It depends. You can take a look at our CollegeVine blog post How Important is the College Essay? for a more detailed discussion of the importance of the essay as compared to other parts of your application.
Briefly, however, a brilliant essay can’t make up for severe deficiencies in your academic qualifications, but it may have an impact otherwise, particularly at a smaller or more competitive school. If you’re on the borderline, a great essay may tip the balance toward admission. An essay that’s clearly carelessly written, inappropriate, or full of technical errors can hurt your chances of admission even if you do have great qualifications.
The bottom line is that, just as with every other part of your college application, colleges will need to see that you’ve taken the task seriously and put in your best effort. Managing your time properly is important, and you can’t work on one essay forever, but if you get started early, you should be able to put enough time into developing, writing, and editing your essay to make it a piece of writing of which you’re truly proud.
For more information about choosing and developing a college application essay topic, you can check out the CollegeVine blog for tips and tricks. Our Essay Breakdown posts about how to write the school-specific essays for various top schools contain a wealth of good ideas.
If you’re applying to colleges using the Common Application and need to complete one of its essay questions, CollegeVine has your back. Our admissions experts have analyzed each of the five Common Application essay prompts in the posts below, where you can find detailed advice on how to respond to each prompt.
If you’re applying using the Coalition Application (CAAS), we have you covered as well with our post How to Write the Coalition Application Essays 2016-2017.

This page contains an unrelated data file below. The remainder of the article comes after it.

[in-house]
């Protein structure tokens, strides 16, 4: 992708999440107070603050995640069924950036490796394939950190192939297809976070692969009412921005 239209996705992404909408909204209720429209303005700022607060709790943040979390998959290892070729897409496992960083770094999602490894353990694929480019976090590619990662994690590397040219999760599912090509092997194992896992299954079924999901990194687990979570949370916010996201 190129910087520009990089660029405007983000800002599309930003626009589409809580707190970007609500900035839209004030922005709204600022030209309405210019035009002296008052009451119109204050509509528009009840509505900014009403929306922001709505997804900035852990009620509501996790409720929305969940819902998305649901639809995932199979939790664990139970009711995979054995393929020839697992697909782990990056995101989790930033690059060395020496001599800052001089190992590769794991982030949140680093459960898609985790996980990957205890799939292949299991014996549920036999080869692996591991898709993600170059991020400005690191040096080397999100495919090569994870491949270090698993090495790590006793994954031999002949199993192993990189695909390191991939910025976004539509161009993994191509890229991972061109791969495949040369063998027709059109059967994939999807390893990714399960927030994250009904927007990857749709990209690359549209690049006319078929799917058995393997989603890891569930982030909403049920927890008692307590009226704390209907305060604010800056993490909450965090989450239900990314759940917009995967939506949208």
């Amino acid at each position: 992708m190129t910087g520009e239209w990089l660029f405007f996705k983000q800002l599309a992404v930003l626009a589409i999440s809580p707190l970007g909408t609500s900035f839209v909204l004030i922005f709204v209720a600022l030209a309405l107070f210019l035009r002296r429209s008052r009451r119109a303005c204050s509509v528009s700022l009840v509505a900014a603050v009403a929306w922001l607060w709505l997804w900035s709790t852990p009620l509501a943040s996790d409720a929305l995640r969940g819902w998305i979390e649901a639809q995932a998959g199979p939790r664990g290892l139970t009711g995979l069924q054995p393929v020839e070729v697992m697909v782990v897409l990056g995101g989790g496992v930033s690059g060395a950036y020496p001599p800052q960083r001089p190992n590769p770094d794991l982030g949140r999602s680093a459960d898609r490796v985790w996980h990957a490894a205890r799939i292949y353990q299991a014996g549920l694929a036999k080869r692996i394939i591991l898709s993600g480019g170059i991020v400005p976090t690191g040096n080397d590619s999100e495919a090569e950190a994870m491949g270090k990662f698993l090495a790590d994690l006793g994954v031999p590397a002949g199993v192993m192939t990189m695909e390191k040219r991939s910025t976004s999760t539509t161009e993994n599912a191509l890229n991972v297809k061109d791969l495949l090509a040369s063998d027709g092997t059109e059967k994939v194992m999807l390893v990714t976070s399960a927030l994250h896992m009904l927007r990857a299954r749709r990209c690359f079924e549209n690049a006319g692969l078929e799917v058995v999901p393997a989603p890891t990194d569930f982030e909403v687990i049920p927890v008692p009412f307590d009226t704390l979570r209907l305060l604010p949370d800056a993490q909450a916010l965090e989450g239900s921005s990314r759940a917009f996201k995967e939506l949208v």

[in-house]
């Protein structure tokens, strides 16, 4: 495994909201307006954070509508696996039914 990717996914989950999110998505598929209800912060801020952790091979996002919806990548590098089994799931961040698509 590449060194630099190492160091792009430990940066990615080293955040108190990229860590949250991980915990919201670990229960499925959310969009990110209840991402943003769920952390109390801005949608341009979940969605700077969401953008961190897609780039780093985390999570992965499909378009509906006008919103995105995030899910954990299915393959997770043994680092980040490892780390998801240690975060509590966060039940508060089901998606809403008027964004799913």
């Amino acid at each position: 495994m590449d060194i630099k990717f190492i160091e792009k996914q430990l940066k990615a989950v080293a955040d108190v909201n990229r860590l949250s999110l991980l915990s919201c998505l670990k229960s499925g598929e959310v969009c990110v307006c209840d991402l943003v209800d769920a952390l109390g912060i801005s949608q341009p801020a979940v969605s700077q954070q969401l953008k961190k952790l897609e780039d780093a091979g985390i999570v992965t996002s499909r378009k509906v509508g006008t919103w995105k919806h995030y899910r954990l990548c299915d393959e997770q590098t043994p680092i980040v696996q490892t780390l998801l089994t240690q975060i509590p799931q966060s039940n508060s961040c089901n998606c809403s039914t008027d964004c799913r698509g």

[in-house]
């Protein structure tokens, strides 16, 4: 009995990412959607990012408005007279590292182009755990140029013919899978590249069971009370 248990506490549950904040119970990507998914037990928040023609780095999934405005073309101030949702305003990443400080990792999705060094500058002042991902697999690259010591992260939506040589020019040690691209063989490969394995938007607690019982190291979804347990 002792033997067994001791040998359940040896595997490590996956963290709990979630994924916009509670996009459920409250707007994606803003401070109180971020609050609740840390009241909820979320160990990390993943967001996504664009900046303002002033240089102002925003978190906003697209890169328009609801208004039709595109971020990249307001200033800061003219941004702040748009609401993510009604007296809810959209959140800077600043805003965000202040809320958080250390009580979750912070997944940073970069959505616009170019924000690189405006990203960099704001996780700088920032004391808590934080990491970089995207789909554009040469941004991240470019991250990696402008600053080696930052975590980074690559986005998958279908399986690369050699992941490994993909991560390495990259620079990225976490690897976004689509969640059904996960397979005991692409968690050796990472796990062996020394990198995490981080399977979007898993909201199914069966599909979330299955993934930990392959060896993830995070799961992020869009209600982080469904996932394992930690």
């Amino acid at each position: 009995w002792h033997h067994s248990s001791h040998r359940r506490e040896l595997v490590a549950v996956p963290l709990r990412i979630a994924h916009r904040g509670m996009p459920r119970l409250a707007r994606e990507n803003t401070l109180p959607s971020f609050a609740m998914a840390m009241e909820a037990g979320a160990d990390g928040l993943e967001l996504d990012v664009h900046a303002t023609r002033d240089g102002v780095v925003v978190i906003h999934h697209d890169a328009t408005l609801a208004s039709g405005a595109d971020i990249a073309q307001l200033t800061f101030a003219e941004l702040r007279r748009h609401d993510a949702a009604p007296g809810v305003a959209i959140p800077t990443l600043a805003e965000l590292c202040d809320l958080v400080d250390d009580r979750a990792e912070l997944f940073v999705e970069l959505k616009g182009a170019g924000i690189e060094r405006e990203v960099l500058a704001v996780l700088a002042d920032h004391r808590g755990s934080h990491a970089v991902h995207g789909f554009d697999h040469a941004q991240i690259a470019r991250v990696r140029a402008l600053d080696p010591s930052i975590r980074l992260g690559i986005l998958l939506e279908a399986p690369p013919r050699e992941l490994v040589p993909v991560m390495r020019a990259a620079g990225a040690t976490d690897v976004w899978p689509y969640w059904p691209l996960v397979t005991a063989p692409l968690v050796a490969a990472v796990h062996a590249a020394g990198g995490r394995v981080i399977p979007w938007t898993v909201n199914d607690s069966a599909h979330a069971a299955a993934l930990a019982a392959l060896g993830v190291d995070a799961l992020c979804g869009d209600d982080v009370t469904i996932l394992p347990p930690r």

CollegeVine’s admissions advisors can help you with all aspects of the application process, including developing and editing your college essay. With a fee structure that’s more affordable than those of most companies that offer college application assistance, we’re committed to helping a broader range of high school students access the resources they need to navigate the increasingly competitive world of college admissions.
Still have questions about filling out the Common Application? Check out our blog post How to Write the Common Application Essays 2017-2018.
As you may have seen in our last blog post, the prompts for all three ApplyTexas freshman application prompts have changed. We (the College Readiness team) challenged ourselves to think about how we’d answer these new prompts if we were still in high school. We started with Essay A, so this week we’ll talk about the prompt for Essay B. Happy writing!
Essay B:Some students have an identity, an interest, or a talent that defines them in an essential way. If you are one of these students, then tell us about yourself.
Kate: If I haven’t already written something similar for essay A, I might write about being from another country and how that has defined my identity and overall perspective (so this would answer the identity part of the prompt). Alternatively, I could write about how my identity and sense of self have been shaped through having a twin.
I was talented enough in dancing and singing to make Markettes and the varsity choir MHS, but I don’t think I considered either of these as talents that I excelled in (nor did I pursue either when I got to college). I held significant leadership positions through both activities, however, so I’m sure I could find a way to write about being a strong leader and my leadership abilities and/or why it was important to me to try out for those leadership positions..
Tips: If an interest or talent immediately comes to mind when you read this prompt, I think it would be a good idea to go with that. This prompt is asking you to talk about your passion and why you devote so much time to it. If you’re struggling to come up with anything to write about, consider your interests and the things that you make time for outside of school. What’s something that you started researching for fun that made you stay up way past your bedtime because you were so intrigued? How do you define yourself? If you’re struggling with this prompt, ask your family, friends, or whoever knows you best to help your brainstorm some ideas.
Something really neat about this particular prompt is that when you write this essay, you can probably use the exact same essay for the first prompt on the Common App (“Some students have a background, identity, interest, or talent that is so meaningful they believe their application would be incomplete without it. If this sounds like you, then please share your story.”), which means one less essay you’d have to write if you’re going to be using both applications (yay!).